* TDC Q4 revenue 6.55 bln DKK vs 6.60 bln forecast
* Q4 EBITDA 2.60 bln, in line with forecasts
* Says keeps 2013 dividend outlook unchanged (Adds details, background, comments, share price)
COPENHAGEN, Feb 5 (Reuters) - Intense competition in the Danish mobile telephone market and tougher regulations in Europe hit fourth-quarter profits and revenue at TDC, Denmark’s former state-owned telecoms monopoly said on Tuesday,
TDC said revenue fell to 6.55 billion Danish crowns ($1.2 billion) in the quarter, in line with an average forecast of 6.60 billion in a Reuters poll of analysts.
Earnings before interest, tax, depreciation and amortisation (EBITDA) declined to 2.6 billion crowns, also in line with forecasts.
The group said it had continued to invest in landline networks but that intense competition, particularly in the mobile segment, had put pressure on prices.
“These achievements cannot detract from the decrease in earnings from mobility services due to significant price pressure,” TDC said.
It added regulation of mobile termination rates and international roaming charges had also hurt revenue.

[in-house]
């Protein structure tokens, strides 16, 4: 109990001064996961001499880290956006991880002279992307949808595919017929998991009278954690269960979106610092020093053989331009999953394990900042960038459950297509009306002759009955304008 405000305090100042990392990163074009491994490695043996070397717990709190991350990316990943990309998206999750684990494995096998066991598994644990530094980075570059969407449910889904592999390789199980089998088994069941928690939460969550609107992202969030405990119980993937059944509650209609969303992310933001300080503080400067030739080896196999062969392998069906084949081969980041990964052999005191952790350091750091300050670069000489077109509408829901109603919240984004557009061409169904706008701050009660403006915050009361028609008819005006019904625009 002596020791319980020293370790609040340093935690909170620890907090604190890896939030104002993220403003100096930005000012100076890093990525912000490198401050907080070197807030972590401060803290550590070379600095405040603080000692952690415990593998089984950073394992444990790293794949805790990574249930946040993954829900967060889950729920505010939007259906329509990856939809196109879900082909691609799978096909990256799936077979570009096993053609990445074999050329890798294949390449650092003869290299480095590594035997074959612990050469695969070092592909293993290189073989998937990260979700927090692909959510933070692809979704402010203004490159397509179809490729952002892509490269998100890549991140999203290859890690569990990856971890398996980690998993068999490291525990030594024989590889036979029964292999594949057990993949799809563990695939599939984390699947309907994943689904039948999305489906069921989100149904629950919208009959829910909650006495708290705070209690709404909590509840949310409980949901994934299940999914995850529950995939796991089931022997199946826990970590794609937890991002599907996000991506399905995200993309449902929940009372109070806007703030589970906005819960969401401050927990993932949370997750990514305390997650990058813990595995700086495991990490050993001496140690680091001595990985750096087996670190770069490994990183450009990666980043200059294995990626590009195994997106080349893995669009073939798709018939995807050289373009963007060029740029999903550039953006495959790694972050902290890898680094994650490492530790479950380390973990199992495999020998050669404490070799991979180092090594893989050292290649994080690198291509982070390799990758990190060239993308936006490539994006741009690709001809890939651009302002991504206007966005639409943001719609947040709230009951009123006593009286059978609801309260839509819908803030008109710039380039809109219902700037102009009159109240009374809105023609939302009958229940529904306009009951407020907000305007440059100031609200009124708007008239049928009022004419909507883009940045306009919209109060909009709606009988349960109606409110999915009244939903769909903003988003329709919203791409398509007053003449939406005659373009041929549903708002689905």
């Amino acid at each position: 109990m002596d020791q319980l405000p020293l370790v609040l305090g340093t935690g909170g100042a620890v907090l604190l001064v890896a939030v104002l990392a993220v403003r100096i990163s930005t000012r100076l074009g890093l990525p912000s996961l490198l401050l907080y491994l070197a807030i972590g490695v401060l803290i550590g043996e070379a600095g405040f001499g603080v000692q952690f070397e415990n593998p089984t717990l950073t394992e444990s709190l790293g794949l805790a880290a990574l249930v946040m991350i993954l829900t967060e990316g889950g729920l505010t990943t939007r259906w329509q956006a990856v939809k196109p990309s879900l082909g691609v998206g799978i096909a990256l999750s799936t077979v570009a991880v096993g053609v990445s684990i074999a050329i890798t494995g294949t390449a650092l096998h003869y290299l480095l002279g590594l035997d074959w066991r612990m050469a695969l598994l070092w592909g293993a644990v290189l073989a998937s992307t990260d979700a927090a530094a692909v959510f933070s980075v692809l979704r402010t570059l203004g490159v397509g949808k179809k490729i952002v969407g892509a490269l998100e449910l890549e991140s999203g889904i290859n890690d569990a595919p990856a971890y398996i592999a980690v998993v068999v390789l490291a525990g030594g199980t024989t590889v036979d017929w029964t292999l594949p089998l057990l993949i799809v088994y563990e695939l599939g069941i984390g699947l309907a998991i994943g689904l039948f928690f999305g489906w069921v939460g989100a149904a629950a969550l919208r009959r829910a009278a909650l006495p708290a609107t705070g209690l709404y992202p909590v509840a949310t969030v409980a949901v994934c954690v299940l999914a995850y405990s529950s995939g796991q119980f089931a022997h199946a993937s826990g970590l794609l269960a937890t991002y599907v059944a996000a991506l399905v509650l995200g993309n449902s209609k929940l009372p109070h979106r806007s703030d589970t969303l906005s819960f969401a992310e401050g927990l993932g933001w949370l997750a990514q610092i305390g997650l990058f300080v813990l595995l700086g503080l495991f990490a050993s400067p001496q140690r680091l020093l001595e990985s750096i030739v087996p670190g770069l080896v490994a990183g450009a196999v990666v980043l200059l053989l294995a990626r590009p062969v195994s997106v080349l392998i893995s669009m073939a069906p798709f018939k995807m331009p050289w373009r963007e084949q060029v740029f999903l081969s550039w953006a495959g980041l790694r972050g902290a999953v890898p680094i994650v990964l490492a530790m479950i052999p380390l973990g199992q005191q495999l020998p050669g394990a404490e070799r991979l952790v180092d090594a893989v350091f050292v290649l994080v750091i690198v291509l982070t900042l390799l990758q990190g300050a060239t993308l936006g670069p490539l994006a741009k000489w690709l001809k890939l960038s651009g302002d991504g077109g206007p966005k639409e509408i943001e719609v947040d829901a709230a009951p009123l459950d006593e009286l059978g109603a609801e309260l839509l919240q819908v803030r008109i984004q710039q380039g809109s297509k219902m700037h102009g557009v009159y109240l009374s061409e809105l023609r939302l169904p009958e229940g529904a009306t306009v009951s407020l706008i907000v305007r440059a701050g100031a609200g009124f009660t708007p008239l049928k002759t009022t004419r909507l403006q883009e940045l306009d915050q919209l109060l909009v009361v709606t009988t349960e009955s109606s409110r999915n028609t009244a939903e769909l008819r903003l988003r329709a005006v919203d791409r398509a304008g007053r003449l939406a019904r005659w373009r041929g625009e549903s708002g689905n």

Mobile termination rates are when operators offer their customers the ability to call a mobile number, paying mobile operators a wholesale charge to complete those calls.
In July last year, TDC appointed Carsten Dilling as chief executive. In November, it launched a new strategy warning profits and dividends would be lower in 2013 compared with 2012, because it needed to spend more to upgrade its network and respond to new regulations.
TDC said it saw 2013 EBITDA of 10.0-10.2 billion crowns and revenue of 25.0-25.5 billion. It also stood by its forecast for a 2013 dividend of 3.70 crowns per share.
“The earnings outlook for 2013 is in line with what I had expected,” said Sydbank analyst Morten Imsgard.
“Turnover guidance is a little lower which is primarily due to EU regulation of mobile termination rates,” he added.
Fourth-quarter gross profit in TDC’s mobile business fell by about 12 percent to 1.54 billion crowns, compared with the same quarter a year earlier. (Reporting by Johan Ahlander and Mette Fraende; Editing by Mark Potter)